Why Feed Baby Goats with Bottles?

Periodically we post photos and videos of adorable baby goat nursing a bottle enthusiastically.  While most people enjoy these, I’ve noticed a few comments on twitter and other social media asking why baby goats are fed with bottles, bemoaning the fact the babies are on bottles and not their mamas.  I don’t view this as criticism, I view it as an opportunity to educate.

For most people who raise dairy goats, the “udder” is a revered blessing from mother nature that produces liquid gold, whether it be for drinking, cheese making, kefir or yogurt making or soap & skin care.  Udders need care, just like a nursing mother has to take steps to care for her breasts when she is nursing.

Converting from Nursing to Bottle Fed

So, the basic question most people ask is why are baby goats fed with bottles and not nursing on mama?  On our farm and as part of being “Certified Humane“, the baby does nurse the mother for the first two weeks of its life to get the valuable colostrum, the “first food” that most mammals need.  Colostrum kick starts the system, cleans out gut and builds the immune system. After two weeks, we convert babies to bottles for several reasons.  Even after accepting the bottle, babies are allowed interaction with their mothers through adjacent pens and play areas.  Eventually, mother and baby drift apart on their own for separate lives. Just like human teenagers prefer their friends, baby goats stray from Mom to join in the antics of other babies.

  1. As a baby grows and becomes stronger, they become more aggressive during nursing. Yanking, pulling and jerking the teats in their enthusiastic pursuit of milk.  This can damage the udder over time, reducing the level of daily milk production.  For those owners who compete professionally with their goats, the udder is worth 40% in judging. Taking babies off early protects the integrity, shape and production of the udder and the teats.
  2. Not all goat mothers are “all stars”.  When babies start getting aggressive, many mothers will walk away and not allow nursing, or limit it more than is ideal. Some mothers will reject kids entirely if aggravated repeatedly during nursing.  Most does do not have the loving dedication that a human mother does, yet we convey that perception on them.  There are very loving and attentive does, but they also will only take udder discomfort for so long.
  3. If a doe just has 1 baby, it will often have a preference and nurse only on 1 side of the udder.  If this is allowed to persist, the udder will become lopsided and this can become permanent. An observant owner will make sure this does not happen. An udder infection can result on the opposite side as well if there isn’t an intervention.  An infection can permanently ruin an udder.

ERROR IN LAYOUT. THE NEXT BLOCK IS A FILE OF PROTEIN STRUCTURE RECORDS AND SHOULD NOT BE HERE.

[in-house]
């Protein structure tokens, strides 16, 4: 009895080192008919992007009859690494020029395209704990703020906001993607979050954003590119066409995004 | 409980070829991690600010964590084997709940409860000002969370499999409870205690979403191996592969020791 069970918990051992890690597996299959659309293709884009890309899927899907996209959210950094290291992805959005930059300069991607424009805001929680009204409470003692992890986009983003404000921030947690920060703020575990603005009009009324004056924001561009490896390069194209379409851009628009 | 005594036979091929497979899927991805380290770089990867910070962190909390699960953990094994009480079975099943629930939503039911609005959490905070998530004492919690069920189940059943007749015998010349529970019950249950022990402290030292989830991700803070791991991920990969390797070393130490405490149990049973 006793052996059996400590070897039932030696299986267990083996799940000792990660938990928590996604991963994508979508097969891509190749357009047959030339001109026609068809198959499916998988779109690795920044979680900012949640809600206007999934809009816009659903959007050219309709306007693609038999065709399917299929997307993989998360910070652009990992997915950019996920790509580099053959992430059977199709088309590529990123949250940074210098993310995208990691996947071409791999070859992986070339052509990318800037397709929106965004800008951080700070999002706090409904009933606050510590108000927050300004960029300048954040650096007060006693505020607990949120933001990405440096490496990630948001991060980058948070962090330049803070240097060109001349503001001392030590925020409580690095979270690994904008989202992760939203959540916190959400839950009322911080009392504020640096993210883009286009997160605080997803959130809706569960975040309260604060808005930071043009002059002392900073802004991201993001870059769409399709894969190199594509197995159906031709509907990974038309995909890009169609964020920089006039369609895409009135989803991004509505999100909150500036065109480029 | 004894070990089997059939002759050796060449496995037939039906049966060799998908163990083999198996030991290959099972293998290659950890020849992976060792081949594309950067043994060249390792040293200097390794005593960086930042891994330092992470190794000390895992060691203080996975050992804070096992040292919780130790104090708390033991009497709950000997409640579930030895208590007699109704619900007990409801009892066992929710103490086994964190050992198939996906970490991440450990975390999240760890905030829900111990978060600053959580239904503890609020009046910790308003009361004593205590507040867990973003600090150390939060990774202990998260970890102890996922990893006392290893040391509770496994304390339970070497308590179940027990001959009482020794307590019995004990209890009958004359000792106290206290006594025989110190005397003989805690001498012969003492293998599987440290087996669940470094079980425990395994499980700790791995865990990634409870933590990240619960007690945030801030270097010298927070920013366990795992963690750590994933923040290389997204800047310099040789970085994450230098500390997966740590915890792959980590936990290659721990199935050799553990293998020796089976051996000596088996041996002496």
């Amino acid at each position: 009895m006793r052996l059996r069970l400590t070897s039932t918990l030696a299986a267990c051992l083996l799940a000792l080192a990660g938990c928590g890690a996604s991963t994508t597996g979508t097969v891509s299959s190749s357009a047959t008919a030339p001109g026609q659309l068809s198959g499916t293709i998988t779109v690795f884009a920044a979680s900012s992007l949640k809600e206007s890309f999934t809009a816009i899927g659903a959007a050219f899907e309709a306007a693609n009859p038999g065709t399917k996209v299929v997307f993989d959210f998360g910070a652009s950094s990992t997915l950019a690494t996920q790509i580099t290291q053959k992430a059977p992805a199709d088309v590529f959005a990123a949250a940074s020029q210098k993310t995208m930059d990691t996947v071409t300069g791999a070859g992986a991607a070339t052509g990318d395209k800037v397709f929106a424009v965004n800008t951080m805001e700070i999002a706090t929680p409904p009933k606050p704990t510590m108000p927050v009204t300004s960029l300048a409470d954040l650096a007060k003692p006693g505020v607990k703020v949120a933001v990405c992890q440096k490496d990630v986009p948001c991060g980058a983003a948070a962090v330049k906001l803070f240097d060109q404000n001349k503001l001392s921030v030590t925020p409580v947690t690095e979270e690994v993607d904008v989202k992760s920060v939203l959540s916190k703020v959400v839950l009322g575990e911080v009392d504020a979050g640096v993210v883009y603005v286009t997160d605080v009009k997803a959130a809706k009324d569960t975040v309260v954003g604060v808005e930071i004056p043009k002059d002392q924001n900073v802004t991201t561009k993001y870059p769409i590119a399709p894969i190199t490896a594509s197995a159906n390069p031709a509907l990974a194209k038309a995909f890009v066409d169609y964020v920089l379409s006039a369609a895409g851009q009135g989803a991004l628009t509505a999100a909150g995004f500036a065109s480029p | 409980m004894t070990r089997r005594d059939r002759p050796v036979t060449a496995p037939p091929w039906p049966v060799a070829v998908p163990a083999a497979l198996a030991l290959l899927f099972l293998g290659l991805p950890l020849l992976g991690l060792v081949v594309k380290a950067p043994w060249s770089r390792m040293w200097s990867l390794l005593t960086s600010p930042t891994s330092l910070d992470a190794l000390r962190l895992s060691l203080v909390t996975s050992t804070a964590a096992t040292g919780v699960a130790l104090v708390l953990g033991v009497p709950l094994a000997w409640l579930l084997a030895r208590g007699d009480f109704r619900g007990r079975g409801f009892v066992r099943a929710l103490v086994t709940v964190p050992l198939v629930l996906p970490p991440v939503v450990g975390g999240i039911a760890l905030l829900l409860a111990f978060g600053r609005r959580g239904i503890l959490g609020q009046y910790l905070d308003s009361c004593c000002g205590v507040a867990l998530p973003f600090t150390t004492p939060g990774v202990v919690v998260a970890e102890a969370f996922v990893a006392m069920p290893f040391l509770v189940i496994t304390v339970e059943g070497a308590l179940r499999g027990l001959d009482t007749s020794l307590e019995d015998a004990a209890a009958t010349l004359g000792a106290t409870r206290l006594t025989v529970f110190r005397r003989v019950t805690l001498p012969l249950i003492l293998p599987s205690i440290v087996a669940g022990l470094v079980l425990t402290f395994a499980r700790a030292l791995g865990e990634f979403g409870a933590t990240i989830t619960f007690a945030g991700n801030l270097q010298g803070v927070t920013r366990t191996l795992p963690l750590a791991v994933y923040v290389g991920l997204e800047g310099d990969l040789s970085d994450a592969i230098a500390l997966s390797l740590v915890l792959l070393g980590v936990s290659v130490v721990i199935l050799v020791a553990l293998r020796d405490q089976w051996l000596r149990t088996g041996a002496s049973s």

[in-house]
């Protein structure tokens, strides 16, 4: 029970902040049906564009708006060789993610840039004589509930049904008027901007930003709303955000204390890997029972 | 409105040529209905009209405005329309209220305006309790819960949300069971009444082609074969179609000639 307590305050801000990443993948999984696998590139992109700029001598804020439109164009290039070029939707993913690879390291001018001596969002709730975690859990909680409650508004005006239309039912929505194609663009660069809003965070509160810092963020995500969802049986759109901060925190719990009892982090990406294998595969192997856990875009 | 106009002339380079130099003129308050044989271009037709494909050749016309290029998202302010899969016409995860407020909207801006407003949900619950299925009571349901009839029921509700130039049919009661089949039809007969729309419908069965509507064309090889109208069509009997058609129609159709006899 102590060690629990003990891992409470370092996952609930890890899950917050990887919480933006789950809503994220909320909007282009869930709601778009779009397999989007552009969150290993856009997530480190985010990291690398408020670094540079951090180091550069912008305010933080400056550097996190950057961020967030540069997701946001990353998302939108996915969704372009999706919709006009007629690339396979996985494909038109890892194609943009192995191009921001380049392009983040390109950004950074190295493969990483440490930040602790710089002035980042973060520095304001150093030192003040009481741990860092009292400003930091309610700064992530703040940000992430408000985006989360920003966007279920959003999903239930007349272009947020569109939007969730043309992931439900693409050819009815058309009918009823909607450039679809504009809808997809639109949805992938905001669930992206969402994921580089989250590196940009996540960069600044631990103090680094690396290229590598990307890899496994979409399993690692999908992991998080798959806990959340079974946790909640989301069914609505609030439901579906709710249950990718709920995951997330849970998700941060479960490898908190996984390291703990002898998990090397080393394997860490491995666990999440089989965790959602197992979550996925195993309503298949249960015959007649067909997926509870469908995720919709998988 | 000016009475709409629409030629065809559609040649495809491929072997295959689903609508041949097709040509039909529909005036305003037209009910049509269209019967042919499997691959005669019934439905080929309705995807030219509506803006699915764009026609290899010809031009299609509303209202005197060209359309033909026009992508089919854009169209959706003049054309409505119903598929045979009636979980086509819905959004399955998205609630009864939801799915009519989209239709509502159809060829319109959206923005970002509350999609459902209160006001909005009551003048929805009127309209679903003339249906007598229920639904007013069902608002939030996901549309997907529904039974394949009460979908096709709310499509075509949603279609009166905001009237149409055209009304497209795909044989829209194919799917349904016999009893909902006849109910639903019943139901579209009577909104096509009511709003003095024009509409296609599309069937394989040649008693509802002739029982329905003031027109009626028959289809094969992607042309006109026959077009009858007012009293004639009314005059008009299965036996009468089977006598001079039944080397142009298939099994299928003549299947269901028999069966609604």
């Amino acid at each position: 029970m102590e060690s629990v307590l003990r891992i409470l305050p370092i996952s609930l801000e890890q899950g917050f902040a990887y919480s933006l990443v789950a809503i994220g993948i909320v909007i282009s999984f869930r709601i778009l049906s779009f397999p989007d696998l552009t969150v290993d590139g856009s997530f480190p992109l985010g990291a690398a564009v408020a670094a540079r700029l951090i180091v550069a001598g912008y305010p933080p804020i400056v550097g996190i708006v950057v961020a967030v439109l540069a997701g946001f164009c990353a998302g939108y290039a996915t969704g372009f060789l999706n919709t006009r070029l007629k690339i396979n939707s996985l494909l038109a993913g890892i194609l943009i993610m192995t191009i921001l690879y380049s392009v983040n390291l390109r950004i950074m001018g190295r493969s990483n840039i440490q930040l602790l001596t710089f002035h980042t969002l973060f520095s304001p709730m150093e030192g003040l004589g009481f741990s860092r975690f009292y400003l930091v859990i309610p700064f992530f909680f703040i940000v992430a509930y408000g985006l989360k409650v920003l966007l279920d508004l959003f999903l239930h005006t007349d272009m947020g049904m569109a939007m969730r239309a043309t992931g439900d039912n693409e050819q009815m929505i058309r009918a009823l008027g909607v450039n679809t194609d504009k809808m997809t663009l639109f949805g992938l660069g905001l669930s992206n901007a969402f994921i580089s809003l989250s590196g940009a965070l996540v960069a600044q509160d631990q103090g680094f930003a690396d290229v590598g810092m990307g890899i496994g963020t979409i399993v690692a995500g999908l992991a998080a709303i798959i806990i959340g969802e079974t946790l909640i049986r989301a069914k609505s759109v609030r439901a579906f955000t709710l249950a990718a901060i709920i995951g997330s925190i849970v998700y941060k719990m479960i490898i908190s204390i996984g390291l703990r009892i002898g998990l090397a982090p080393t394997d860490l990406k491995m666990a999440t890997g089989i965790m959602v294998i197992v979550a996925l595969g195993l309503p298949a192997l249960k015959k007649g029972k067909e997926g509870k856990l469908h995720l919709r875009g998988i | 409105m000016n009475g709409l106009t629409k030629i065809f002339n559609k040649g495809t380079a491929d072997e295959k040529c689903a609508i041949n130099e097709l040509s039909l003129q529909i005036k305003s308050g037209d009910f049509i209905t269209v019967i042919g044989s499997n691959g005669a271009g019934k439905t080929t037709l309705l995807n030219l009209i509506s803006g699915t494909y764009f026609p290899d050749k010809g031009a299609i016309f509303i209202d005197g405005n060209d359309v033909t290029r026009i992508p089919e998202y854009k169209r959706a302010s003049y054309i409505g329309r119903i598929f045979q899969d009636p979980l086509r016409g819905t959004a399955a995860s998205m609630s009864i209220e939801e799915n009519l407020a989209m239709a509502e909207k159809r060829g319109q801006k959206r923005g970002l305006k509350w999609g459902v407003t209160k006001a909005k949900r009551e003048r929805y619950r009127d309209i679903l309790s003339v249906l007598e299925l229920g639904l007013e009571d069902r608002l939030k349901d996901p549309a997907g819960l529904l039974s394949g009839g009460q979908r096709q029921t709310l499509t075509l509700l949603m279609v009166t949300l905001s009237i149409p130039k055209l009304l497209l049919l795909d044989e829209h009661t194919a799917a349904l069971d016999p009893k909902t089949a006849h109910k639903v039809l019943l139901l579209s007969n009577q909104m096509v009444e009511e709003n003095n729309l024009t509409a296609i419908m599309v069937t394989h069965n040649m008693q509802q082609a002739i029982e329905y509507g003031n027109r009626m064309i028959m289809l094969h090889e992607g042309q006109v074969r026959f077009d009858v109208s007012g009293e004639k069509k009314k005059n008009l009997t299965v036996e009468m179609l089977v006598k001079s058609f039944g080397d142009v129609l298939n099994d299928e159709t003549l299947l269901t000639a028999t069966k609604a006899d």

4. If a baby is short-changed on oxygen during the delivery, it can take up to 24 hours or longer for the baby to develop sucking ability. Some babies are weak at birth and do not have the energy to fight for the nipple against it’s siblings. Colostrum is needed within the first hour.  Mother nature is a cruel taskmaster.  Often it is the survival of the fittest.  Without intervention by their human caregivers, these babies can die.  If the mother senses the weakness, she will often reject the baby outright and refuse to let it nurse, even once it is able.
  5. Some breeders take the baby from the mother at birth and there is a definite dislike of this by the public at large.  In the goat world, there is an illness passed in the milk from mother to baby called CAE, or Caprine Arthritic Encephalitis. It manifests either as serious systemic arthritis through the body or as inflammation of the brain.  A mother who is positive with CAE can pass the virus to her offspring through the milk and licking her kids.  So to avoid ANY possibility of the baby contracting CAE, breeders will put a baby on a bottle immediately after birth.  In our case, we blood test each of our does bi-annually for CAE and we know everyone is negative, so it is safe for our babies to nurse for the first two weeks that we encourage.
  6. It is easier to tell if a baby is consuming the right amount of milk if you evaluate bottles.  You can also add medication to a bottle which is easier than trying to shove it down a kids mouth and risk it entering the lungs
  7. There are breeders who allow all babies to stay with their mothers for as long as possible. This takes dedication and time because managers must check the udders daily, evaluate babies to make sure they are gaining weight.  Basically, they must be very observant for this to work. This takes TIME that many breeders /farmers do not have.

So it isn’t that farmers don’t care when they put babies on bottles, it is because they do care. We encourage people to ask questions when visiting our farm, because many management techniques are truly for the animal’s health & well-being and may not appear so at first glance.  Click here to learn more about our nigerian dwarf goats.